Heart Health: Proteins From Bran of Cereal Foxtail Millet May Be Good For Heart; Found A Study

A recently conducted experiment discovered that bran of foxtail millet contains a type of protein that can be good for heart health.

Edited by Neha Grover (with inputs from ANI)  |  Updated: January 23, 2020 12:22 IST

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Heart Health: Proteins From Bran of Cereal Foxtail Millet May Be Good For Heart; Found A Study

Foxtail millet can prove to be a great addition for healthy heart diet.

Foxtail millet is one of the popular millets consumed in Asian countries. After pearl millet (bajra), sorghum (jowar) and finger millet (ragi), foxtail millet, known as 'kangni' or 'kakum' in Hindi, is a popular food in the region. The crop is widely grown in parts of India, China and Southeast Asia, as is prized for its many health benefits including its gluten-free properties. Now, there's another reason to include this millet in your diet. A recently conducted experiment discovered that bran of foxtail millet contains a type of protein that can be good for heart health. 

Foxtail millet comes from an annually-grown grass, but during the milling process, it loses the bran from the hard outer layer of the grain from the seed. The research team helmed by Zhuoyu Li and colleagues earlier found a protein - foxtail millet bran peroxidase (FMBP) - in foxtail millet bran that could fight the migration of colon cancer cells. They expanded their research to see if the protein could also help prevent heart disease - atherosclerosis.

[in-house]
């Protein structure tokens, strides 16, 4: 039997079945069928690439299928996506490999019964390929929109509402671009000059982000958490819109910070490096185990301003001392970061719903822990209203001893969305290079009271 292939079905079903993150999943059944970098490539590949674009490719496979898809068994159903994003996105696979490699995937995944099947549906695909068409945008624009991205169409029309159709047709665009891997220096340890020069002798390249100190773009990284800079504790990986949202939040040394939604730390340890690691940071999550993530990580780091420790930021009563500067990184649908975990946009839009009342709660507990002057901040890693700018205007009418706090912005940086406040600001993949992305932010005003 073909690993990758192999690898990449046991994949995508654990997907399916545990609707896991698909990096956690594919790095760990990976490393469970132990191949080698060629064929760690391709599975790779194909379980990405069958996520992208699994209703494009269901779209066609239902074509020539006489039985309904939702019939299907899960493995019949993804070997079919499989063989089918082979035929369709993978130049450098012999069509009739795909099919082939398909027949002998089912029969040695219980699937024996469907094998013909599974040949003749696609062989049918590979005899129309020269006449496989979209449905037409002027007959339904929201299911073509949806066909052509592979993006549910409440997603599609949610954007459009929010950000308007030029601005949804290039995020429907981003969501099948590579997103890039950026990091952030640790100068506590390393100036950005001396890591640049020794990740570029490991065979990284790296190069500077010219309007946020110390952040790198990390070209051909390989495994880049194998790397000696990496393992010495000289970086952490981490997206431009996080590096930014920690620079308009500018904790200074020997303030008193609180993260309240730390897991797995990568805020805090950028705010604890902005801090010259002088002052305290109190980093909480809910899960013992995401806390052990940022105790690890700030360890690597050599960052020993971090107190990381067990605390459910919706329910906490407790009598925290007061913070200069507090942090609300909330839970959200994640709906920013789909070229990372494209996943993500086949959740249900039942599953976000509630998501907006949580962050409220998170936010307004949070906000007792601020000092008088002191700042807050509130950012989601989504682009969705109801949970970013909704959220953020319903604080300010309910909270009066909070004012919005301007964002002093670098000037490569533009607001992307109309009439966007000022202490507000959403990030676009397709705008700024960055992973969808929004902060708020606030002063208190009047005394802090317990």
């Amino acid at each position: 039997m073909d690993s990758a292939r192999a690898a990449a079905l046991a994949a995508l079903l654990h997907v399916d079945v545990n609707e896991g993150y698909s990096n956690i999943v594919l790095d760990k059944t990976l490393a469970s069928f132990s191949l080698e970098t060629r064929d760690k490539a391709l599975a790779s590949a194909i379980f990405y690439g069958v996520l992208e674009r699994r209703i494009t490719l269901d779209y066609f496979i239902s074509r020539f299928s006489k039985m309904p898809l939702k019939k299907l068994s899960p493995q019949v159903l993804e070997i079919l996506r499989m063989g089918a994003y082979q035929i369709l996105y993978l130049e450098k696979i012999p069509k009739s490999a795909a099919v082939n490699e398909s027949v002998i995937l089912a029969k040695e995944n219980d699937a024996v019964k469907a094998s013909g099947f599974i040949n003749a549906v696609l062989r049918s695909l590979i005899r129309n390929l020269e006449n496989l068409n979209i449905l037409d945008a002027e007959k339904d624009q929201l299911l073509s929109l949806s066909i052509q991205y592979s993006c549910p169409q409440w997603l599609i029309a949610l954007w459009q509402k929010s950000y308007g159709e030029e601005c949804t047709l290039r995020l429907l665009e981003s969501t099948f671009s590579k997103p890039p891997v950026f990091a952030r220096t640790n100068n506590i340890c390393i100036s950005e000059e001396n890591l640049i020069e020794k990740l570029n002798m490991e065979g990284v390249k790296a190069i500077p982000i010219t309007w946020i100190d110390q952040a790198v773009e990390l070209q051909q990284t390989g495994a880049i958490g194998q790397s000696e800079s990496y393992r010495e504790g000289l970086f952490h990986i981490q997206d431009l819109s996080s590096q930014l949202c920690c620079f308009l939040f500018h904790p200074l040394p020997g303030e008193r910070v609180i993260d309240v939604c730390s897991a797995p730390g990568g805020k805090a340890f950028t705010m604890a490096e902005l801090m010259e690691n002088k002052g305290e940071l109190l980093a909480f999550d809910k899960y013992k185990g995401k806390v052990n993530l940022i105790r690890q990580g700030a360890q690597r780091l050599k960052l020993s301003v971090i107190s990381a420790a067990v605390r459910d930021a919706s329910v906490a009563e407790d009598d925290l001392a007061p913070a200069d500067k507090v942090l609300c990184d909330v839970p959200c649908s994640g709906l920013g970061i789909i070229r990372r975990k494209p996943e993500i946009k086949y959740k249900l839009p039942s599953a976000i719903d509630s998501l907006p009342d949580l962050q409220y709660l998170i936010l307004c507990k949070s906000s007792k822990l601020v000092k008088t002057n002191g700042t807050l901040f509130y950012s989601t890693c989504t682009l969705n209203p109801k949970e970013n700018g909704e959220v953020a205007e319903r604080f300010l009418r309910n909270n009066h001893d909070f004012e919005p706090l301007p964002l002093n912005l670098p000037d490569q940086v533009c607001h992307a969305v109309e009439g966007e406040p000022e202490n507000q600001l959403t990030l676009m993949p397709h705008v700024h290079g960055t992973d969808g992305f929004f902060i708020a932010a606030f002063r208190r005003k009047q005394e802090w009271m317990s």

(Also Read: 8 Most Essential Nutrients For A Healthy Heart)

heart health

Protein found in foxtail millet may help keep heart healthy. 

Atherosclerosis is a situation when the artery walls contract and narrow down due to plaque build-up. Plaques made up of cholesterol cells and other substances erupt in immune cells called monocytes. This may further lead to several heart diseases and sometimes, stroke. There are a few drugs called statins that can treat atherosclerosis by lowering LDL levels, but it may also cause harmful side effects. 

To look for a natural cure, the research team treated human aortic smooth muscle cells and monocytes in Petri dishes with FMBP. They realised that the millet protein reduced the expression of two key proteins involved in atherosclerosis.

Then, the team conducted the experiment on genetically prone atherosclerosis mice. It was seen that mice that were then treated with either FMBP or a statin had far fewer plaques than untreated mice.
The results of the study were published in the Journal of Agricultural and Food Chemistry.
 

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